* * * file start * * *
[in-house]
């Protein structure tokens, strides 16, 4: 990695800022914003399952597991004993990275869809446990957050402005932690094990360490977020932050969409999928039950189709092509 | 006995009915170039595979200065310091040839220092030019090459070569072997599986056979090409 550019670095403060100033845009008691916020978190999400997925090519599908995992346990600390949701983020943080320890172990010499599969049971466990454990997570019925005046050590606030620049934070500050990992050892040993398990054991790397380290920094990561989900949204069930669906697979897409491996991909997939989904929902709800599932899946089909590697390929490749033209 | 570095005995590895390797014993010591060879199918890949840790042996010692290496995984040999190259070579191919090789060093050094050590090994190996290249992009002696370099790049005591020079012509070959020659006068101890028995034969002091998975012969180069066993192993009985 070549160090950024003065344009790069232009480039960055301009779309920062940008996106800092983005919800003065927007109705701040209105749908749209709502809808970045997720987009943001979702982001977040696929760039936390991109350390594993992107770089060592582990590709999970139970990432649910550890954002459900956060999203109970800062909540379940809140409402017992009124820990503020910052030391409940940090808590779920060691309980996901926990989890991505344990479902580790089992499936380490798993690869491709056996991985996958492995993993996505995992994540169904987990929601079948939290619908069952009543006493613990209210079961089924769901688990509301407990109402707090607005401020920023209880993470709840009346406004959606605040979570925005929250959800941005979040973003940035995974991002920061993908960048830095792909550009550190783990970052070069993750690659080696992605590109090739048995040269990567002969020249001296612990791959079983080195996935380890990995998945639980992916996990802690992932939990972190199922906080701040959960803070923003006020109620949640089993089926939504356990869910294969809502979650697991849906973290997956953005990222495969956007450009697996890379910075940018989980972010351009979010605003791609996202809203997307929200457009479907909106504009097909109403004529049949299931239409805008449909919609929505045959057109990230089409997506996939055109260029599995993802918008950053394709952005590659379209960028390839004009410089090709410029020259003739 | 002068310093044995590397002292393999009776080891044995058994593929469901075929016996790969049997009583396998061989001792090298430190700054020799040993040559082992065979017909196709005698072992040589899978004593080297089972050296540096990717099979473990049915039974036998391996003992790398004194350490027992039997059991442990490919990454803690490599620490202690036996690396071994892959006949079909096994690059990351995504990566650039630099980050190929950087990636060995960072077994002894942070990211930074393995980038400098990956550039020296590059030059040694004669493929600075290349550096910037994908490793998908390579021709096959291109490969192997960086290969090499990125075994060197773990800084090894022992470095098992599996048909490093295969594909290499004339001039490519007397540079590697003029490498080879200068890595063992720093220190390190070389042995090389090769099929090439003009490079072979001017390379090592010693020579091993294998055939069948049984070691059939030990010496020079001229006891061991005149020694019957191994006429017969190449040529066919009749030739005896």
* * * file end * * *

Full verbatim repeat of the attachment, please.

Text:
[in-house]
């Protein structure tokens, strides 16, 4: 990695800022914003399952597991004993990275869809446990957050402005932690094990360490977020932050969409999928039950189709092509 | 006995009915170039595979200065310091040839220092030019090459070569072997599986056979090409 550019670095403060100033845009008691916020978190999400997925090519599908995992346990600390949701983020943080320890172990010499599969049971466990454990997570019925005046050590606030620049934070500050990992050892040993398990054991790397380290920094990561989900949204069930669906697979897409491996991909997939989904929902709800599932899946089909590697390929490749033209 | 570095005995590895390797014993010591060879199918890949840790042996010692290496995984040999190259070579191919090789060093050094050590090994190996290249992009002696370099790049005591020079012509070959020659006068101890028995034969002091998975012969180069066993192993009985 070549160090950024003065344009790069232009480039960055301009779309920062940008996106800092983005919800003065927007109705701040209105749908749209709502809808970045997720987009943001979702982001977040696929760039936390991109350390594993992107770089060592582990590709999970139970990432649910550890954002459900956060999203109970800062909540379940809140409402017992009124820990503020910052030391409940940090808590779920060691309980996901926990989890991505344990479902580790089992499936380490798993690869491709056996991985996958492995993993996505995992994540169904987990929601079948939290619908069952009543006493613990209210079961089924769901688990509301407990109402707090607005401020920023209880993470709840009346406004959606605040979570925005929250959800941005979040973003940035995974991002920061993908960048830095792909550009550190783990970052070069993750690659080696992605590109090739048995040269990567002969020249001296612990791959079983080195996935380890990995998945639980992916996990802690992932939990972190199922906080701040959960803070923003006020109620949640089993089926939504356990869910294969809502979650697991849906973290997956953005990222495969956007450009697996890379910075940018989980972010351009979010605003791609996202809203997307929200457009479907909106504009097909109403004529049949299931239409805008449909919609929505045959057109990230089409997506996939055109260029599995993802918008950053394709952005590659379209960028390839004009410089090709410029020259003739 | 002068310093044995590397002292393999009776080891044995058994593929469901075929016996790969049997009583396998061989001792090298430190700054020799040993040559082992065979017909196709005698072992040589899978004593080297089972050296540096990717099979473990049915039974036998391996003992790398004194350490027992039997059991442990490919990454803690490599620490202690036996690396071994892959006949079909096994690059990351995504990566650039630099980050190929950087990636060995960072077994002894942070990211930074393995980038400098990956550039020296590059030059040694004669493929600075290349550096910037994908490793998908390579021709096959291109490969192997960086290969090499990125075994060197773990800084090894022992470095098992599996048909490093295969594909290499004339001039490519007397540079590697003029490498080879200068890595063992720093220190390190070389042995090389090769099929090439003009490079072979001017390379090592010693020579091993294998055939069948049984070691059939030990010496020079001229006891061991005149020694019957191994006429017969190449040529066919009749030739005896």